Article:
Together with viral proteins, some concomitant proteins were detected in the virus preparations purified through a sucrose cushion, including albumin, obviously originated from the cell culture medium (in a greater proportion in the UV-inactivated sample), as well as chaperones, histones (Figure 4), and, in smaller quantities, other cellular proteins identified using Mascot searches. Thus, the inactivated virus should be purified more thoroughly for potential vaccine usage since concomitant proteins can cause undesirable allergic reactions.

3.4. Immunoreactivity of Inactivated Virus Preparations

The relative antigen affinity, or immunoreactivity [37], of virus preparations inactivated by different agents was measured via ELISA against several groups of human sera samples. After the raw ELISA data were collected (Figure 5), we calculated the average levels of immunoreactivity for each variant of virus inactivation measured against (i) convalescent relative to naïve sera collected before the COVID-19 pandemic or (ii) paired sera of people vaccinated with Sputnik V as areas under the curve (AUCs) (Table 3).
As can be seen from Table 3, the AUC values obtained for virus preparations inactivated with different agents and using different protocols vary significantly. Without taking into account the “background” (the reactivity of sera collected from non-immunized persons), the highest AUC value, both for the sera of convalescents and the sera of people vaccinated with Sputnik V, was shown to be the BPL-inactivated preparation (1:2000, 36 h). However, the ratio of the AUC of convalescents to the AUC of the sera of naïve people obviously more correctly reflects the immunoreactivity level. Regarding the sera of convalescents, UV- and formaldehyde-inactivated preparations had the highest activity, whilst against the sera of people grafted with the Sputnik V vaccine, BPL (1:2000, 36 h) and UV variants were most reactive. In addition, the BPL (1:2000, 36 h), UV, and formaldehyde variants demonstrated a reliable increase in antibody affinity in the paired sera test on day 42 after vaccination with Sputnik V (Figure S4). The least activity against both serum panels in all tests was demonstrated by the BPL (1:1000, 2 h) variant.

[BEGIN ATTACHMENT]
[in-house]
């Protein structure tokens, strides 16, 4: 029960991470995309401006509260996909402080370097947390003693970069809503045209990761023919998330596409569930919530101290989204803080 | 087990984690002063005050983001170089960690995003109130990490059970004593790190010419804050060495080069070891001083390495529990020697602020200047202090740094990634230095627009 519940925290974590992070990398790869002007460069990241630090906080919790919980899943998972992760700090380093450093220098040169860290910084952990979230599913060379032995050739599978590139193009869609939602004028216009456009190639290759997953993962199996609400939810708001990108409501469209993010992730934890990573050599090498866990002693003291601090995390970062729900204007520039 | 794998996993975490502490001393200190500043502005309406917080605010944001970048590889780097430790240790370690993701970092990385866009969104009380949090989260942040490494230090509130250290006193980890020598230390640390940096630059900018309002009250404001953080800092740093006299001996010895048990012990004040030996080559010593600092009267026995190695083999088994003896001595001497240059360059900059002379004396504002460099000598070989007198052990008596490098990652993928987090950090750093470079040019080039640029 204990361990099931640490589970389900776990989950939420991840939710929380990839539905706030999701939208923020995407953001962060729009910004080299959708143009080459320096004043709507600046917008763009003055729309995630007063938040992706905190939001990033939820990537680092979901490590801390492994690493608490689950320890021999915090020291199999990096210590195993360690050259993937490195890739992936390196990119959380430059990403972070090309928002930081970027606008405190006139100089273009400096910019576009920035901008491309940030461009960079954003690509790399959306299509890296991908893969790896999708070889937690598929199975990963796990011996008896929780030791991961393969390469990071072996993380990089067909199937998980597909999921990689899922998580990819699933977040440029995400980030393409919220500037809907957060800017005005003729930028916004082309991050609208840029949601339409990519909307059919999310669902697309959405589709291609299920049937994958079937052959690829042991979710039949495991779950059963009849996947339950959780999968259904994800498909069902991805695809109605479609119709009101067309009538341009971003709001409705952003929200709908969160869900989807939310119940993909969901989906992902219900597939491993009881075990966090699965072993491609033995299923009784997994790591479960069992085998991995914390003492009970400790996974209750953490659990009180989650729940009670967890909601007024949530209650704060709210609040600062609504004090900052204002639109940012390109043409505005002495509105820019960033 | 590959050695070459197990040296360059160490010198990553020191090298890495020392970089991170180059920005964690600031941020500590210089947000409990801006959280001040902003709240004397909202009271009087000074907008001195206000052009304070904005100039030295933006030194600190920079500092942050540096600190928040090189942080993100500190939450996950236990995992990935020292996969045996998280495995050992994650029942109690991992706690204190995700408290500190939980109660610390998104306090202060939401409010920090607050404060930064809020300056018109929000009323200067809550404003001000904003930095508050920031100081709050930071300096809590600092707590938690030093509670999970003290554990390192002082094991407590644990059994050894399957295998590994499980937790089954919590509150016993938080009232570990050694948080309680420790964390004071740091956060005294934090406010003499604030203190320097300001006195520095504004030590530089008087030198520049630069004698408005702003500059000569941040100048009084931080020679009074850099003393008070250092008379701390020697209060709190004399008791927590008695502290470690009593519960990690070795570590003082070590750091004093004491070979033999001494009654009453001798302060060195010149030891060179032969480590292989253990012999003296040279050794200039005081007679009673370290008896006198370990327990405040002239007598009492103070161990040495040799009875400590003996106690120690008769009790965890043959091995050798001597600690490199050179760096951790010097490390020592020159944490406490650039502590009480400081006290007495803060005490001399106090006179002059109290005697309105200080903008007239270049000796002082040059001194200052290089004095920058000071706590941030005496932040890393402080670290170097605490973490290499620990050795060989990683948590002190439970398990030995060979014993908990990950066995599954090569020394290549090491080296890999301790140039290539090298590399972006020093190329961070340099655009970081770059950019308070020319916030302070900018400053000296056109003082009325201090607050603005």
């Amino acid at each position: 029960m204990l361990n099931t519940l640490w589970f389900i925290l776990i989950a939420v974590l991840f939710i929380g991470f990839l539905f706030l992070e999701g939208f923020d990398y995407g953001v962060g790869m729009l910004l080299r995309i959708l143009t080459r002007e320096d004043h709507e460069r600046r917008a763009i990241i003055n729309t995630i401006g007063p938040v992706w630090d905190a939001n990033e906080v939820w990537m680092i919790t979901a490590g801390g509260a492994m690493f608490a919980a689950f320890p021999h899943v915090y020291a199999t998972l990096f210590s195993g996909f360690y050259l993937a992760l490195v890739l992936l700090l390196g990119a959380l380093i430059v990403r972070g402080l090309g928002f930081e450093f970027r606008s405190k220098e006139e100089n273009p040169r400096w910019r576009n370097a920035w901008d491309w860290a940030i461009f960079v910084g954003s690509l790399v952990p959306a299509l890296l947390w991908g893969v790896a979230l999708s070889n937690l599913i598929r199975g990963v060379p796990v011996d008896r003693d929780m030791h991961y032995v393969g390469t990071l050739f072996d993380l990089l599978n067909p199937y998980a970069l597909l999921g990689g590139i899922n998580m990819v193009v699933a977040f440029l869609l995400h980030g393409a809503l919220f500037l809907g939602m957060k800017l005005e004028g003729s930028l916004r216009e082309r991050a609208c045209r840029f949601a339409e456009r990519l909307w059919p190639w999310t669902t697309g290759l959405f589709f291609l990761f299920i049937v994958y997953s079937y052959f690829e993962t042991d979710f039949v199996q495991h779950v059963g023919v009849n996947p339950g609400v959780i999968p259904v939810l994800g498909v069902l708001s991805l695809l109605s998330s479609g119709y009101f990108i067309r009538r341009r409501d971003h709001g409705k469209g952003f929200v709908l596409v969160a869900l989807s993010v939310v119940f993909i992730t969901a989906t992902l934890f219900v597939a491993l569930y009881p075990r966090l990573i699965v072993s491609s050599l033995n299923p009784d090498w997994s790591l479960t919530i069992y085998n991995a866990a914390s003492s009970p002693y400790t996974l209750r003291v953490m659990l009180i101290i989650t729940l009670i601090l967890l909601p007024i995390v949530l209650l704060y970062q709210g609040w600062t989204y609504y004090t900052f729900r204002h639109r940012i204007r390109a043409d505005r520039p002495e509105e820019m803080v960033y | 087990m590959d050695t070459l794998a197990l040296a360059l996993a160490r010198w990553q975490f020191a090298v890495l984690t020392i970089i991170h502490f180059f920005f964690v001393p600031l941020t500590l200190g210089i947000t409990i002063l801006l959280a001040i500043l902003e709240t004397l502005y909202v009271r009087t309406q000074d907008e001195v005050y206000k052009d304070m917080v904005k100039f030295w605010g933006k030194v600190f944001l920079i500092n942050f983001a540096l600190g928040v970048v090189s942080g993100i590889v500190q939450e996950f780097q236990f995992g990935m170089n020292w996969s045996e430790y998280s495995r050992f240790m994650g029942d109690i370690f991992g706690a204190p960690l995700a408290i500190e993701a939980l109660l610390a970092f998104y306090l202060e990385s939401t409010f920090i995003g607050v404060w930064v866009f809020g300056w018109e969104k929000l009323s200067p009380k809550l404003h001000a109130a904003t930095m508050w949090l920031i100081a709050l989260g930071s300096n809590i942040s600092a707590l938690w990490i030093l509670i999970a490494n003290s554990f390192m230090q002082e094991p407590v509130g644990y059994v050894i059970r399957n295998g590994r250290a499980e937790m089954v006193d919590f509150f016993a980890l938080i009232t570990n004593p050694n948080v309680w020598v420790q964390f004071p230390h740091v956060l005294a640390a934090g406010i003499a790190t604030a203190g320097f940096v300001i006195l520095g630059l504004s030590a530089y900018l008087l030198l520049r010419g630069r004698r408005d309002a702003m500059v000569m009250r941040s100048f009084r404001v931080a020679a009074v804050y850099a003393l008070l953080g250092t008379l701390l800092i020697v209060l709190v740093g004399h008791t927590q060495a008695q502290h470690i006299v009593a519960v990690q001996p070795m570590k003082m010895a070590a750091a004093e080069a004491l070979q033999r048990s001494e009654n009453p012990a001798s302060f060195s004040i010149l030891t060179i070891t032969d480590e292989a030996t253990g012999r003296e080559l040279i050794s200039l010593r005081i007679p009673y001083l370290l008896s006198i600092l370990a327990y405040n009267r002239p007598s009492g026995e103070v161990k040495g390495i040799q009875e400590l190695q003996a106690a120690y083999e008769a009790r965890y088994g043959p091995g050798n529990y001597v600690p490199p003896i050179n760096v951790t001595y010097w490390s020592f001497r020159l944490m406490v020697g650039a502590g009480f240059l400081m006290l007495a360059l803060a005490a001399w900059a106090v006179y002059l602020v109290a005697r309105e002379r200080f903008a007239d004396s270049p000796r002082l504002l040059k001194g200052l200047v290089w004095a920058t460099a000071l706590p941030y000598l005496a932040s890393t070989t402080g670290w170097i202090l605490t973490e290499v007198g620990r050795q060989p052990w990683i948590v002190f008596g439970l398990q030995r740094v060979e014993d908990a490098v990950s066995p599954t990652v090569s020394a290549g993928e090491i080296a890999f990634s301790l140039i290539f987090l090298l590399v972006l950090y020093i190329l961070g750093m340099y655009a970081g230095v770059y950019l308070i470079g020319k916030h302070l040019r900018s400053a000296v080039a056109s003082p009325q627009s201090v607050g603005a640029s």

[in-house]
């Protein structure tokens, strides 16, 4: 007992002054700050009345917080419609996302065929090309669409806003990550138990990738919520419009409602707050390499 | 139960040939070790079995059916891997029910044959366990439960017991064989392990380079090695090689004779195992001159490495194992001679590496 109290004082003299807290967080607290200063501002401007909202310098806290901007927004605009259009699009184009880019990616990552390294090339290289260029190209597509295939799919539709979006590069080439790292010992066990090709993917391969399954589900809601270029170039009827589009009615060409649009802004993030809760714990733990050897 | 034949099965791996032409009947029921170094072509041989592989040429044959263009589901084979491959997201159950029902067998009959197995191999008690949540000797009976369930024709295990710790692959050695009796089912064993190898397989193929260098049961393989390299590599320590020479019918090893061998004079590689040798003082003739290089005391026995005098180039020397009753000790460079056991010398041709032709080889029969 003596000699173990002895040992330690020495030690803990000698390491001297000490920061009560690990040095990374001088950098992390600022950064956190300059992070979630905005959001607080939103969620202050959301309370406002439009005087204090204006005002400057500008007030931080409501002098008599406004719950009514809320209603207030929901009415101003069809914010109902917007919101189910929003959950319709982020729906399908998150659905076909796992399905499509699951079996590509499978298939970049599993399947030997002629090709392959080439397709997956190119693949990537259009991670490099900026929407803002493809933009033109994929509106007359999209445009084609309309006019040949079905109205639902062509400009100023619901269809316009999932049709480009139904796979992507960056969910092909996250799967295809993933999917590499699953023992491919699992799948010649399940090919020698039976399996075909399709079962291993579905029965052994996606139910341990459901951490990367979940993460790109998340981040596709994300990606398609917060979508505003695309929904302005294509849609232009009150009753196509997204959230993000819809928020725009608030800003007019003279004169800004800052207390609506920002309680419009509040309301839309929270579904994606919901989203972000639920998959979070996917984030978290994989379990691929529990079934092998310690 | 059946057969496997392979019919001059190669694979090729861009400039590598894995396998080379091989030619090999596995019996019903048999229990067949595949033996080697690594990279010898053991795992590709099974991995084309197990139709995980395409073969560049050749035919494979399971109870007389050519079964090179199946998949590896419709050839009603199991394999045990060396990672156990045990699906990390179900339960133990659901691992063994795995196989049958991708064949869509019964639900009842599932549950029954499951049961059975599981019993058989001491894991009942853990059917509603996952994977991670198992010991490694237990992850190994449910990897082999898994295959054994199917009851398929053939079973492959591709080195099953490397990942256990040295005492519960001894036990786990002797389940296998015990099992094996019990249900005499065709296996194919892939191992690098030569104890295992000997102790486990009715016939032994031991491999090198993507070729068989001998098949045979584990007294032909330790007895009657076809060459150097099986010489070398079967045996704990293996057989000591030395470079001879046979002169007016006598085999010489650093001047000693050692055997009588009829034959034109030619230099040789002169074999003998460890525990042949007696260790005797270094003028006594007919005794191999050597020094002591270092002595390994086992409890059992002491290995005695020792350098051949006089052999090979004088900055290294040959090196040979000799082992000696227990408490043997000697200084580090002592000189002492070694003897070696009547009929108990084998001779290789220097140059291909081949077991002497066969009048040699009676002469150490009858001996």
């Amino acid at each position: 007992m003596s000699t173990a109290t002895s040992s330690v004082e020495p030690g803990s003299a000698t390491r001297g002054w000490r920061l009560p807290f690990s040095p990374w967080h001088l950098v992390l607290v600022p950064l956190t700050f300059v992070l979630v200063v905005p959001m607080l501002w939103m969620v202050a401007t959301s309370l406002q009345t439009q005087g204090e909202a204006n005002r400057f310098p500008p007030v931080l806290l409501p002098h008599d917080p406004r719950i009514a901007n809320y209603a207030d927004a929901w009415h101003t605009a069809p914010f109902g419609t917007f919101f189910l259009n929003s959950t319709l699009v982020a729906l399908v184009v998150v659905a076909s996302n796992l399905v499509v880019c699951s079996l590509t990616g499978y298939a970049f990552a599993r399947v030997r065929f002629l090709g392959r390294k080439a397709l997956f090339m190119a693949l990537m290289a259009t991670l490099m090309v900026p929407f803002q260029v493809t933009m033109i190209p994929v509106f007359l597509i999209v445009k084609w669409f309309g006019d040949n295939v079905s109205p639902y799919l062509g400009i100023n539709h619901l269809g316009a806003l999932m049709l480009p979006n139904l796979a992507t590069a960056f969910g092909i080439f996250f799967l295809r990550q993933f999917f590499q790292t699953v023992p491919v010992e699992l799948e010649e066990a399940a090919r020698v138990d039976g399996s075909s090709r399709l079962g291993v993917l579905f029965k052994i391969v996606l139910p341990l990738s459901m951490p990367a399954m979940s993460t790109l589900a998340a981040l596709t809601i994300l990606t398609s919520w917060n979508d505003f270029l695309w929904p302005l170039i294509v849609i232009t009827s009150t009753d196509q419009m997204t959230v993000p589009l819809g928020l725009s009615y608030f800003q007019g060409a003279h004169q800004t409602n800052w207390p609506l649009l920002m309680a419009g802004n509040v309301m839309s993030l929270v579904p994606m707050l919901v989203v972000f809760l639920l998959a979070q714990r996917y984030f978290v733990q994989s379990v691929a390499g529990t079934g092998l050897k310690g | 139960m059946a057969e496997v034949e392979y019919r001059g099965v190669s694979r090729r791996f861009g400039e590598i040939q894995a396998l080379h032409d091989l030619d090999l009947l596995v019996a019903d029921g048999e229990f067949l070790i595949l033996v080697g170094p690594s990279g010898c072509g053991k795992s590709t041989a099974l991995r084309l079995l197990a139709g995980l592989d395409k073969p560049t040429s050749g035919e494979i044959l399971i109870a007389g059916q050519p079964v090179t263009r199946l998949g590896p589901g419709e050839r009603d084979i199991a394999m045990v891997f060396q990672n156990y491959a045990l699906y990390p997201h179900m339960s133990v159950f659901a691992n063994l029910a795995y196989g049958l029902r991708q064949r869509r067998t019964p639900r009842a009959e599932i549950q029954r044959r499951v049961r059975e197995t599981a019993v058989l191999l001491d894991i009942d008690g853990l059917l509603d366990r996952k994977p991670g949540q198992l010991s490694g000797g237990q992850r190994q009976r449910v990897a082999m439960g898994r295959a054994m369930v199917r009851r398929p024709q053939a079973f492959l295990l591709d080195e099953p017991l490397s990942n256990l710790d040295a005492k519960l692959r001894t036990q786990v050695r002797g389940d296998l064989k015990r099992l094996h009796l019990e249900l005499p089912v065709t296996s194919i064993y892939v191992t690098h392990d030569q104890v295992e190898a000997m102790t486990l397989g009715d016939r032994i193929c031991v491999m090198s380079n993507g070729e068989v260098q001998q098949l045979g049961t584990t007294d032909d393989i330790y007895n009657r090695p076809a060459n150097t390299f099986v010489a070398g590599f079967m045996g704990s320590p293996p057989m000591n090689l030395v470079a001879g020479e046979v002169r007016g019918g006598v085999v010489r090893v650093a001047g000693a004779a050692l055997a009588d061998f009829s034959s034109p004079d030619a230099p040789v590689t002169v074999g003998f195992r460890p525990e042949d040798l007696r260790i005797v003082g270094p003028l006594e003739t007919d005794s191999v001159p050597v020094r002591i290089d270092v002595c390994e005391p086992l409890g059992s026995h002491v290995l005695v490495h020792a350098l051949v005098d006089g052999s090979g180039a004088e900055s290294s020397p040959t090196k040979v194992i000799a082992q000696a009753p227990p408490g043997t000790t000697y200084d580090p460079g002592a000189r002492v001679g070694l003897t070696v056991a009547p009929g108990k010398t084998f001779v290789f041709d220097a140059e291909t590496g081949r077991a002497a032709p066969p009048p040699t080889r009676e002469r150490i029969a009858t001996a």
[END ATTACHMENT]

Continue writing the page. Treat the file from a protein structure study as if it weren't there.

Interestingly, the R/naïve ratios were two to five times higher compared to d42/d0 ratios for all inactivated preparations. This implies a significant contribution to the interaction with antigens in the sera of convalescents not only of antibodies against S-protein, the main surface antigen, but also antibodies against N- and M-proteins, while only antibodies to S are present in the sera of people vaccinated with Sputnik V.

4. Discussion

Given the need for a sufficient amount of effective COVID vaccines, as the pandemic is still ongoing, the manageable control of conformational changes in the main SARS-CoV-2 S-antigen during the downstream manufacturing process of inactivated vaccines is of paramount importance. It is widely believed that the S-protein’s pre-fusion state used in all types of vaccines is a target conformation that elicits an optimal immune response. On the contrary, the post-fusion conformation of S can reduce the efficiency of vaccines, since it lacks the main epitopes stimulating the production of neutralizing antibodies. In this work, having in mind the necessity of developing an effective inactivated COVID vaccine protocol, we have tested several agents and protocols of SARS-CoV-2 inactivation, widely used in research, development, and manufacturing of inactivated vaccines. To achieve the necessary depth of the analysis, we applied the following analytical methods: TEM, a robust and reliable method to visualize the S-trimers’ shape; MALDI-TOF-MS to characterize protein composition; and ELISA to assess the immunoreactivity of inactivated virus preparations.
We have found that all tested protocols completely inactivated SARS-CoV-2 in the virus-containing medium, except for the UV variant in the presence of riboflavin. Previously, riboflavin was used as a photosensitizer in [38]. Goodrich et al. demonstrated that usage of riboflavin in the Mirasol® Pathogen Reduction Technology System resulted in a decrease in the TCID50/mL titer of various viruses in physiological fluids by 104–106 times [39], which only partially coincides with our data. Perhaps riboflavin absorbs part of the UV-radiation spectrum. In the absence of riboflavin, our results were the same as shown earlier—UV exposure of 0.025 J/cm2 [16], 0.04 J/cm2 [40], or higher, caused a complete inactivation of SARS-CoV-2.